Review: Force Majeure
Ruben Östlund creates films that look like they belong in a museum. Happily, the TIFF Bell Lightbox, is the current stop for the traveling retrospective “In Case Of No Emergency: The Films of Ruben Östlund”, which runs through April 14th.
Ideally, the best place to begin with Östlund would be the start of his filmmaking career, (before working on feature films and short, he was the director of skiing movies). But if we choose to work backwards, watching Force Majeure would be an excellent place to get acquainted with the style and complexity of the films of Ruben Östlund.
Compared to his other films, Force Majeure can strangely be called ‘accessible’, which is an unexpected description to give to an Östlund film, because for certain audience members, Force Majeure will be entirely inaccessible. This is perhaps a perfect reaction to the film, as his style of filmmaking is extremely divisive, and quite voyeuristic.
The party being watched in Force Majeure is a family of skiers, (Östlund returning to the top of the mountain, so to speak). The family in Force Majeure is as plain as could be, as it consists of a father, Tomas (Johannes Kuhnke), mother, Ebba, (Lisa Loven Kongsli), and children Vera and Harry, (Clara and Vincent Wettergen). The family is observed, (and observed is the correct term, as Östlund’s steady camera makes the audience members feel like active participants) brushing their teeth together, up in the slopes, lounging around the hotel, basically observing a typical family ski vacation. But there is a surprise. Unlike many of his earlier films that are as natural as possible, Östlund inserts a piece of music that is used repeatedly, the Summer finale from Antonio Vivaldi’s Four Seasons, which captures the basic action almost perfectly.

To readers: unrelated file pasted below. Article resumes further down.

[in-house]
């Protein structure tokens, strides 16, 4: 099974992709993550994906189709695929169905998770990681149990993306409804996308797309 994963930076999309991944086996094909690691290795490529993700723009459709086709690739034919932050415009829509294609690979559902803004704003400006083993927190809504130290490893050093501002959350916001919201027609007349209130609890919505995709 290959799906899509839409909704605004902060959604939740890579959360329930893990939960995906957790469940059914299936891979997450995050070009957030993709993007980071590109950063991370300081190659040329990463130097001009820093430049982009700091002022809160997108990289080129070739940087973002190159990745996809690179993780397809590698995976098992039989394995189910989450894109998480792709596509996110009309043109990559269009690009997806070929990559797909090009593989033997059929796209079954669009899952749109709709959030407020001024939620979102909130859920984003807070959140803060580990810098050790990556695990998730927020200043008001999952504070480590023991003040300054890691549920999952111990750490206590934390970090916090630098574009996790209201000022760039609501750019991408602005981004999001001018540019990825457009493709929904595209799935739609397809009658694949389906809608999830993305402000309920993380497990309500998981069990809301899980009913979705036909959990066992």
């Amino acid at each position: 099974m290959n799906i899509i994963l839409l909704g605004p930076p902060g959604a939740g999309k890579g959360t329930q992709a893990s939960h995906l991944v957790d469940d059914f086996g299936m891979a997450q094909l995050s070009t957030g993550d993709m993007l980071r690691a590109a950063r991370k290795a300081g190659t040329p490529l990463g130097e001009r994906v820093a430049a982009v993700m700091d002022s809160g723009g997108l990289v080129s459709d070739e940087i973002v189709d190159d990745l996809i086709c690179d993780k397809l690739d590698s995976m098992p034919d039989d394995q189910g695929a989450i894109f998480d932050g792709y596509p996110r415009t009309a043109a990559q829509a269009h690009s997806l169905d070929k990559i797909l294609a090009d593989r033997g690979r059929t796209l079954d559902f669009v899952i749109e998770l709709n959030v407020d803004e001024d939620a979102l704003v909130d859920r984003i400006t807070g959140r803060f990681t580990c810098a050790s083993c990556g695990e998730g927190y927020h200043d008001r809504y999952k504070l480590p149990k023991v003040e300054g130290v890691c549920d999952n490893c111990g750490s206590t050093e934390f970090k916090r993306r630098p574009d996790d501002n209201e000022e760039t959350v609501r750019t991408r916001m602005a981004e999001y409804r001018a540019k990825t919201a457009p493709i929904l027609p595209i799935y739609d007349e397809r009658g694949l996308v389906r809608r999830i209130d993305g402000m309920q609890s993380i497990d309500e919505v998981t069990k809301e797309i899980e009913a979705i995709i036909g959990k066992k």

But then, about twenty minutes into the film, something happens which rocks the foundation of the family, and informs much of the action going forward. At risk of not giving away too much, let’s just say that fans of Seinfeld would appreciate the gag, but Östlund takes it somehow a step further, and the comic elements of the film, (it is extremely funny), come from a certain sense of uncomfortableness that permeates the film.
In essence, Force Majeure seems to echo with early Michael Haneke, but without the sense of dread and nihilism that accompanies Haneke, as there is a certain natural charm that comes out in Force Majeure, with the exception of one scene, which just seems mean-spirited. Östlund places the camera a medium distance, far away from the action to seem like an observer, but close enough to the crashing human landscapes to seem involved.
In short, Force Majeure will provoke an instinctual and visceral reaction from its audience, and appropriately released around Halloween, as for certain members of the audience, there will not be a scarier, creepier film this year than Force Majeure.
Then Mats shows up, (Kristopher Hivju, and yes, he is best known as Tormund Giantsbane in Game of Thrones) along with his much younger girlfriend Fanny, and there is a subplot with Ebba’s friend’s chasing a younger man, (Brady Corbet). There are enough discussions that will arise from a viewing of Force Majeure that it is essential viewing, but we imagine will play especially well with a couple on a date, or one that has been together for much longer.